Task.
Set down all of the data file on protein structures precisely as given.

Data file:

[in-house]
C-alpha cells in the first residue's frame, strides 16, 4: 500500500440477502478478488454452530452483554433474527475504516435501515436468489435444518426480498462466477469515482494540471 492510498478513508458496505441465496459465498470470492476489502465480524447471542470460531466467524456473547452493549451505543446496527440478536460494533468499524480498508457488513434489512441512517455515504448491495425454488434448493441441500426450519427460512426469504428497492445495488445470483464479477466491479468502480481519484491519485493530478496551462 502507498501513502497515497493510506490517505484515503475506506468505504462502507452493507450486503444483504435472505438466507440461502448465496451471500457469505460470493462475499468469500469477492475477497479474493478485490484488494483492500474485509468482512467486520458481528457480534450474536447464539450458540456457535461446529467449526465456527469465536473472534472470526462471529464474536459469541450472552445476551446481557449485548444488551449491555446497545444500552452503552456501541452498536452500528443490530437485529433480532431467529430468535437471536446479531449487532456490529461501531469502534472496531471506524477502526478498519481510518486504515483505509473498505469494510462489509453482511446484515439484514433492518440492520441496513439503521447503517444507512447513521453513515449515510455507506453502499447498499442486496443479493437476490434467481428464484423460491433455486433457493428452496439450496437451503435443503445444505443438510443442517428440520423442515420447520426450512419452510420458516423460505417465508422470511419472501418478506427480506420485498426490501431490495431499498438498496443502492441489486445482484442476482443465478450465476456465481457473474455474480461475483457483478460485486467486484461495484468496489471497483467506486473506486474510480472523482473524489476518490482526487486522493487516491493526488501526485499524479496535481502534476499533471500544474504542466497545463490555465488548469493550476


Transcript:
[in-house]
C-alpha cells in the first residue's frame, strides 16, 4: 500500500440477502478478488454452530452483554433474527475504516435501515436468489435444518426480498462466477469515482494540471 492510498478513508458496505441465496459465498470470492476489502465480524447471542470460531466467524456473547452493549451505543446496527440478536460494533468499524480498508457488513434489512441512517455515504448491495425454488434448493441441500426450519427460512426469504428497492445495488445470483464479477466491479468502480481519484491519485493530478496551462 502507498501513502497515497493510506490517505484515503475506506468505504462502507452493507450486503444483504435472505438466507440461502448465496451471500457469505460470493462475499468469500469477492475477497479474493478485490484488494483492500474485509468482512467486520458481528457480534450474536447464539450458540456457535461446529467449526465456527469465536473472534472470526462471529464474536459469541450472552445476551446481557449485548444488551449491555446497545444500552452503552456501541452498536452500528443490530437485529433480532431467529430468535437471536446479531449487532456490529461501531469502534472496531471506524477502526478498519481510518486504515483505509473498505469494510462489509453482511446484515439484514433492518440492520441496513439503521447503517444507512447513521453513515449515510455507506453502499447498499442486496443479493437476490434467481428464484423460491433455486433457493428452496439450496437451503435443503445444505443438510443442517428440520423442515420447520426450512419452510420458516423460505417465508422470511419472501418478506427480506420485498426490501431490495431499498438498496443502492441489486445482484442476482443465478450465476456465481457473474455474480461475483457483478460485486467486484461495484468496489471497483467506486473506486474510480472523482473524489476518490482526487486522493487516491493526488501526485499524479496535481502534476499533471500544474504542466497545463490555465488548469493550476